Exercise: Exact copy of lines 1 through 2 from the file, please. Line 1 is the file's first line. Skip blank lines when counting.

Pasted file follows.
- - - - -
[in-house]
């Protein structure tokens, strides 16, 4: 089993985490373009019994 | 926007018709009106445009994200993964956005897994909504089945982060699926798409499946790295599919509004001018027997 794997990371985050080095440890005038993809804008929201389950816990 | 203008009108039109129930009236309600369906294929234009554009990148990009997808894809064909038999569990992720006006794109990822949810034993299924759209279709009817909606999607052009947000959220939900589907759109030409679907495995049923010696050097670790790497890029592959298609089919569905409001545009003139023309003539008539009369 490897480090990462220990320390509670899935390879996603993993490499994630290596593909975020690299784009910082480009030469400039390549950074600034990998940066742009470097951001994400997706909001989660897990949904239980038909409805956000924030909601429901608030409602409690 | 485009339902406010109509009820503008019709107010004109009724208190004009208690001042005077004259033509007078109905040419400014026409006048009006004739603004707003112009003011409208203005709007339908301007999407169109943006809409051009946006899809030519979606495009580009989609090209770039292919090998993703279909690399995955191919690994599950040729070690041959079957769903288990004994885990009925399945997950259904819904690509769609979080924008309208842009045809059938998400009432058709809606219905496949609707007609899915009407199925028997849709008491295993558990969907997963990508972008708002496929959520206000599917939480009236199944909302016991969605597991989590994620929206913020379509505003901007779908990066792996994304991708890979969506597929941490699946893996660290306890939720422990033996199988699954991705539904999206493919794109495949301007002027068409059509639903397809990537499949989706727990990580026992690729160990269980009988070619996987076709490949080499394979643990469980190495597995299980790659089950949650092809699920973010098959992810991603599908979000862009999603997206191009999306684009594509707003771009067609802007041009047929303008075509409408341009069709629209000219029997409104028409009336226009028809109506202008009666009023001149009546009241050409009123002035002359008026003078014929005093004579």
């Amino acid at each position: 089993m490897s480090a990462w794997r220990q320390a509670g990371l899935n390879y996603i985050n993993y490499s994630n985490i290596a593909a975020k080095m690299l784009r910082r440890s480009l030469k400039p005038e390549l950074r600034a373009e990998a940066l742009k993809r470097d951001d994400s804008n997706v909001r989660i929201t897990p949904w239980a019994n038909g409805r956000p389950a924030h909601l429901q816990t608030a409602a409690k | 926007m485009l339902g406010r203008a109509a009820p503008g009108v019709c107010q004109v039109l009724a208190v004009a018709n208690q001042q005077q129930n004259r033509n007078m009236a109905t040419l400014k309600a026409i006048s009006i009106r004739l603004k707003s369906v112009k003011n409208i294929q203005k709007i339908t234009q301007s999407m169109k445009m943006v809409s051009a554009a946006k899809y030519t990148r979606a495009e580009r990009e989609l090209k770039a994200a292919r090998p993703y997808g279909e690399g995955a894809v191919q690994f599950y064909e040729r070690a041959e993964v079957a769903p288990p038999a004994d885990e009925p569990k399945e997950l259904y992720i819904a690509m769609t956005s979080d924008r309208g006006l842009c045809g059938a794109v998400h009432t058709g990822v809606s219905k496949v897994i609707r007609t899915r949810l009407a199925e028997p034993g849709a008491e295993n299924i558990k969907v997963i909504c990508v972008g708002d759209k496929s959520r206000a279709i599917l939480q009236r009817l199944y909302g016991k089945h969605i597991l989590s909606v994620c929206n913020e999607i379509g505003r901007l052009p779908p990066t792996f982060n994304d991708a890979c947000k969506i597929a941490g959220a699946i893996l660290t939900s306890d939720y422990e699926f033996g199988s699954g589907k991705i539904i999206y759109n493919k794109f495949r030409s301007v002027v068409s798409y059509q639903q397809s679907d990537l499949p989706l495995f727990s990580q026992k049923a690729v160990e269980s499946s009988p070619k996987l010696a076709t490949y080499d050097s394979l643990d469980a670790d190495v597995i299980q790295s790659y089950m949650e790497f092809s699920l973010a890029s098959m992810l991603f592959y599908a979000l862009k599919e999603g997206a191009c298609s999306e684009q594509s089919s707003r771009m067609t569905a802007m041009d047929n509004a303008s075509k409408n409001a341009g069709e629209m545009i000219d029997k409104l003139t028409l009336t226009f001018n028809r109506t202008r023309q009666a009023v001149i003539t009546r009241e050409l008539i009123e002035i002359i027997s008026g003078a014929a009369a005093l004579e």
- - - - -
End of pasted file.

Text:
[in-house]
């Protein structure tokens, strides 16, 4: 089993985490373009019994 | 926007018709009106445009994200993964956005897994909504089945982060699926798409499946790295599919509004001018027997 794997990371985050080095440890005038993809804008929201389950816990 | 203008009108039109129930009236309600369906294929234009554009990148990009997808894809064909038999569990992720006006794109990822949810034993299924759209279709009817909606999607052009947000959220939900589907759109030409679907495995049923010696050097670790790497890029592959298609089919569905409001545009003139023309003539008539009369 490897480090990462220990320390509670899935390879996603993993490499994630290596593909975020690299784009910082480009030469400039390549950074600034990998940066742009470097951001994400997706909001989660897990949904239980038909409805956000924030909601429901608030409602409690 | 485009339902406010109509009820503008019709107010004109009724208190004009208690001042005077004259033509007078109905040419400014026409006048009006004739603004707003112009003011409208203005709007339908301007999407169109943006809409051009946006899809030519979606495009580009989609090209770039292919090998993703279909690399995955191919690994599950040729070690041959079957769903288990004994885990009925399945997950259904819904690509769609979080924008309208842009045809059938998400009432058709809606219905496949609707007609899915009407199925028997849709008491295993558990969907997963990508972008708002496929959520206000599917939480009236199944909302016991969605597991989590994620929206913020379509505003901007779908990066792996994304991708890979969506597929941490699946893996660290306890939720422990033996199988699954991705539904999206493919794109495949301007002027068409059509639903397809990537499949989706727990990580026992690729160990269980009988070619996987076709490949080499394979643990469980190495597995299980790659089950949650092809699920973010098959992810991603599908979000862009999603997206191009999306684009594509707003771009067609802007041009047929303008075509409408341009069709629209000219029997409104028409009336226009028809109506202008009666009023001149009546009241050409009123002035002359008026003078014929005093004579």